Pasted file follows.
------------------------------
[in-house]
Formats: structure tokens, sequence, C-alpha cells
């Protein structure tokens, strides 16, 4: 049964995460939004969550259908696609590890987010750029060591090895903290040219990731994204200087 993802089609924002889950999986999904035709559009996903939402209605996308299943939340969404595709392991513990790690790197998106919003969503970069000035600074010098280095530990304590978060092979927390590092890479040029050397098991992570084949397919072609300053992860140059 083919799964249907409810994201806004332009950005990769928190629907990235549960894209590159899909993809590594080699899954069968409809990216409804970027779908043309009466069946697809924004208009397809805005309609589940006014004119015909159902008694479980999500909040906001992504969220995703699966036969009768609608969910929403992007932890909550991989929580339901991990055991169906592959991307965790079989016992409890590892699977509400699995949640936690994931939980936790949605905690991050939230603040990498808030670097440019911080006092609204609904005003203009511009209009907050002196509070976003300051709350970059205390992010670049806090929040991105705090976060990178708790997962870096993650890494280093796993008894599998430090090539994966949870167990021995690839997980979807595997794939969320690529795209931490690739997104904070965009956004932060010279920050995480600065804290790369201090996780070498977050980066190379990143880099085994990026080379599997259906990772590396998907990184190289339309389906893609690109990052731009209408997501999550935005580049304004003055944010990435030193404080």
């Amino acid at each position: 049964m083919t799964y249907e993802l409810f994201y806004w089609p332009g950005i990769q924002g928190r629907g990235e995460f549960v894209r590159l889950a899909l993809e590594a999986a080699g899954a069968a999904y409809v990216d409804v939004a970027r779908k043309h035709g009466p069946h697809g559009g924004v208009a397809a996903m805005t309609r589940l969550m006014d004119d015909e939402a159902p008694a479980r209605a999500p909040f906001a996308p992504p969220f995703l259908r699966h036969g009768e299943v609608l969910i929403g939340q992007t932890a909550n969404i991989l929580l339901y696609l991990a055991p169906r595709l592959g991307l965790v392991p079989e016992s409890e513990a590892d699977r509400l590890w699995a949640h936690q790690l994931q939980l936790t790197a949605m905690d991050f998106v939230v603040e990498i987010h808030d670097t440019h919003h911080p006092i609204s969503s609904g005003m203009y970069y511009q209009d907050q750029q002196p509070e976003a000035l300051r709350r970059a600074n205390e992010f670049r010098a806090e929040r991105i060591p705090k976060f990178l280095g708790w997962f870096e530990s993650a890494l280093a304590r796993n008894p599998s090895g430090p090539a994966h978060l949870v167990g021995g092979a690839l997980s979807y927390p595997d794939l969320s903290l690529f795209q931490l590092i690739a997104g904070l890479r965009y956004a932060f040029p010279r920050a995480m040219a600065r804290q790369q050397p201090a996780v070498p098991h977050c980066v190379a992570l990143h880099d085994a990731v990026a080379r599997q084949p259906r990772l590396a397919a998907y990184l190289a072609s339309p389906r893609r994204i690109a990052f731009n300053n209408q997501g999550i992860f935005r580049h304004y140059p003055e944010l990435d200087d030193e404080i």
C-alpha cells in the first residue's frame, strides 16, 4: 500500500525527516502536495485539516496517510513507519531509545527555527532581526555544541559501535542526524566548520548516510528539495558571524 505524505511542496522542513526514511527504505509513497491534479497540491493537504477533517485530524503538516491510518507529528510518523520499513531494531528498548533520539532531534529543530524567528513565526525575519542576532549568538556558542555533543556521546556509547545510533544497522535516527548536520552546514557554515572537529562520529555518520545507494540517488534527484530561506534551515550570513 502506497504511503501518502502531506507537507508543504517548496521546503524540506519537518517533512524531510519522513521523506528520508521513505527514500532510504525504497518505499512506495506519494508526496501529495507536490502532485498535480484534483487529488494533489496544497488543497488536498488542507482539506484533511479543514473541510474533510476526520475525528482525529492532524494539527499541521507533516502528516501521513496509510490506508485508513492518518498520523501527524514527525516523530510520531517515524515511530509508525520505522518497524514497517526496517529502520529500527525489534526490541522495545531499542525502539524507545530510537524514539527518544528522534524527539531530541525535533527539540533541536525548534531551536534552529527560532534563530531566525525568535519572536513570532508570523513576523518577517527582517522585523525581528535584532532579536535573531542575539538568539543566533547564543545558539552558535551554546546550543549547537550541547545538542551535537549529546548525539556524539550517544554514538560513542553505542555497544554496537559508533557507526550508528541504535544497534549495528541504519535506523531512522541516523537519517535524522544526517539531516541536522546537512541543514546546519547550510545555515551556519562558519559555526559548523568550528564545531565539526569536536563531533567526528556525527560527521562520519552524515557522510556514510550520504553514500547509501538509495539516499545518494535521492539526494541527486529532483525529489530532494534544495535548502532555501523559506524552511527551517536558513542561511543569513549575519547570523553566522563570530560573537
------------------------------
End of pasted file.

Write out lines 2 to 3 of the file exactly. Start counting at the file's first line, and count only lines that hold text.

Formats: structure tokens, sequence, C-alpha cells
């Protein structure tokens, strides 16, 4: 049964995460939004969550259908696609590890987010750029060591090895903290040219990731994204200087 993802089609924002889950999986999904035709559009996903939402209605996308299943939340969404595709392991513990790690790197998106919003969503970069000035600074010098280095530990304590978060092979927390590092890479040029050397098991992570084949397919072609300053992860140059 083919799964249907409810994201806004332009950005990769928190629907990235549960894209590159899909993809590594080699899954069968409809990216409804970027779908043309009466069946697809924004208009397809805005309609589940006014004119015909159902008694479980999500909040906001992504969220995703699966036969009768609608969910929403992007932890909550991989929580339901991990055991169906592959991307965790079989016992409890590892699977509400699995949640936690994931939980936790949605905690991050939230603040990498808030670097440019911080006092609204609904005003203009511009209009907050002196509070976003300051709350970059205390992010670049806090929040991105705090976060990178708790997962870096993650890494280093796993008894599998430090090539994966949870167990021995690839997980979807595997794939969320690529795209931490690739997104904070965009956004932060010279920050995480600065804290790369201090996780070498977050980066190379990143880099085994990026080379599997259906990772590396998907990184190289339309389906893609690109990052731009209408997501999550935005580049304004003055944010990435030193404080």